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Measure Compliance With Company Policies and Procedures

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Every organization, whether it is a large company or a small family business, has policies and procedures that employees must follow. These guidelines lay down all the ground rules, from dress code to ethics. But these rules are only words unless employees follow company policies and procedures. If employees do not follow these policies, it can cause problems for everyone involved. But how do you know if your employees are following them?

Why measure compliance?

Measuring employee compliance with company policies and procedures is an important part of your business, but why is it so important?

  • Identify areas for improvement. If you don’t regularly measure your compliance levels, you risk complacency about the success or failure of your policies, which can lead to unexpected problems if they’re not adhered to.
  • Establish a baseline. Measuring compliance establishes a baseline for future comparisons, so when changes are made to policies or procedures, you can easily compare current and past results to see the effectiveness of changes.
  • Give Manager Permissions: By measuring compliance, managers at all organizational levels, including frontline supervisors, can hold employees accountable for following policy requirements.

How to measure adherence to company policies and procedures

Test policy comprehension during training

Employees often leave training without fully understanding what was taught and later need more training. Make it standard practice to test the employee’s understanding of the policies and procedures taught before the training ends. You can test at any time during your training session, but we recommend testing at the beginning or end of each session so that you can address any issues that arise before moving on to other topics in your presentation.

The test should be repeated after 6 months (every year thereafter). This ensures that changes in behavior do not go unnoticed until they become critical business issues. By regularly testing employees on their knowledge of policies, you can identify things that employees may have forgotten over time and improve compliance with policies across your organization. Regular testing also provides an opportunity for employees to refresh what they have learned.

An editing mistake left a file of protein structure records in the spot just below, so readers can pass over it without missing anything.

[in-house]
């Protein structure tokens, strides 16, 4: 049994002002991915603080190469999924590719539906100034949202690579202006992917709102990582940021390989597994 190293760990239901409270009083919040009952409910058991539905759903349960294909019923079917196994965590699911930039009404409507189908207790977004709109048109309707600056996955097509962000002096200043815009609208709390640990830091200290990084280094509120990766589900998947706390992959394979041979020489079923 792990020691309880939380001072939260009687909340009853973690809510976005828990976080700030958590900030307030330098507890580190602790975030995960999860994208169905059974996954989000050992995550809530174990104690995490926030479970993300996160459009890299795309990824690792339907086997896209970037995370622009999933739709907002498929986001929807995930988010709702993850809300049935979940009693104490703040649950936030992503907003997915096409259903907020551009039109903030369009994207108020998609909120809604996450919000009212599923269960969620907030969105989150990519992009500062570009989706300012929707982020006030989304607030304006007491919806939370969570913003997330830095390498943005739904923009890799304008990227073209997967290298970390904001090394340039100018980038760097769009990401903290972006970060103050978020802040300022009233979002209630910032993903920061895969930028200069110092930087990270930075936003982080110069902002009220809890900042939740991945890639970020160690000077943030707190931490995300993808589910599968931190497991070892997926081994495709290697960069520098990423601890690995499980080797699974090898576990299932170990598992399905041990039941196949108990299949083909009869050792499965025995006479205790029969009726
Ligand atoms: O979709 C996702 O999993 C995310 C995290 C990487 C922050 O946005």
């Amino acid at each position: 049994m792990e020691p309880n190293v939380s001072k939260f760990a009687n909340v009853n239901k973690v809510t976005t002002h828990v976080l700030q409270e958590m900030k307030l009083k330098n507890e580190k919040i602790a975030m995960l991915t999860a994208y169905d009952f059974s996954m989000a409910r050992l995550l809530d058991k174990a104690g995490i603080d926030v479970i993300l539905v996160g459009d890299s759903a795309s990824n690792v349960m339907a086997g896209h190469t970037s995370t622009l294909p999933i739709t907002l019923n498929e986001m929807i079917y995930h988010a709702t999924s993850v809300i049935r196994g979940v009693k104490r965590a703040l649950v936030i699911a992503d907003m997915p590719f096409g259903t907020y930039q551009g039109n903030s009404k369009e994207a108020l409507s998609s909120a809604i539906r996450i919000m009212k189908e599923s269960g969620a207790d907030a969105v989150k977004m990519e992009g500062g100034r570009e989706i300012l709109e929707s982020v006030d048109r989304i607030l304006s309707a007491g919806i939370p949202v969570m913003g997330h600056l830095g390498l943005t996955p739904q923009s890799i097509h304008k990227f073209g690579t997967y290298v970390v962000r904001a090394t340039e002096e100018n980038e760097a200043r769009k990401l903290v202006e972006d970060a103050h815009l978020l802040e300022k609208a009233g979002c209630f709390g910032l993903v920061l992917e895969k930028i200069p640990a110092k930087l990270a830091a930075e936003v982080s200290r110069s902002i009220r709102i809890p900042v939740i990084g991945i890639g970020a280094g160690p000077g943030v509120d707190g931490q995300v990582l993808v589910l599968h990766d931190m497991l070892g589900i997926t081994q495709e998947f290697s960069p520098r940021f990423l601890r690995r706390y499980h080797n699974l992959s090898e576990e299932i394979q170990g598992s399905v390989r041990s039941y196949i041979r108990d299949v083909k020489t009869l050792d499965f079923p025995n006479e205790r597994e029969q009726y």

Evaluating fraud reports after training

After you complete your training campaign and review the results, evaluate whether the changes you made impacted your abuse reports. By comparing reported metrics before and after a training session, you can identify any fluctuations that occur. Fluctuations in abuse reports can help identify areas where training can be improved, and can make it clearer which policies are working as intended and which policies need reviewing.

An increase in cheating after a training campaign may indicate that the lessons were not effective or need improvement. The opposite is also true. A decrease in reporting after a training campaign may indicate that employees understand company policies.

Use surveys to measure employee attitudes

Surveying your employees is one of the most effective ways to understand how your compliance program is working. Anonymous surveys are conducted at least once a year, he recommends, asking employees about their adherence to policies and procedures and whether they have observed misconduct.

If you observe more misconduct than employees reported, it is imperative that you identify the reasons. Do employees feel uncomfortable reporting non-compliance? Are they unfamiliar with appropriate policies and procedures? Differences indicate that compliance policies and procedures training may need to be re-evaluated.

Source data from other departments

Ethics departments aren’t the only ones with access to employee compliance data. When looking for information, don’t limit yourself to people in that department. Departments such as human resources, training, legal, and benefits often record information about compliance violations and can be sources of information about employee behavior.

Once you have gathered all relevant information from these other departments, look at them together to determine which policies are particularly effective in promoting compliance and which are not. This will help develop future training programs and improve them as needed, and help build a strong culture of compliance across the organization.

Get feedback from the front lines

You can’t get a complete picture of compliance without including people who are active on the front lines. Managers and supervisors play an important role in monitoring adherence to policies and procedures as they are accountable to their employees on a day-to-day basis. By working with managers and supervisors, we can spot trends in workplace behavior and uncover relevant information about workplace culture.

Part of making sure managers and supervisors are doing their part to promote compliance with company policies and procedures is training them in handling compliance issues. When an employee reports a violation, managers must document it and notify all parties that appropriate action has been taken. In addition, employees must be informed that they can report compliance issues without fear of reprisal or repercussions if managers learn about the issue from someone other than the employee who raised the issue.

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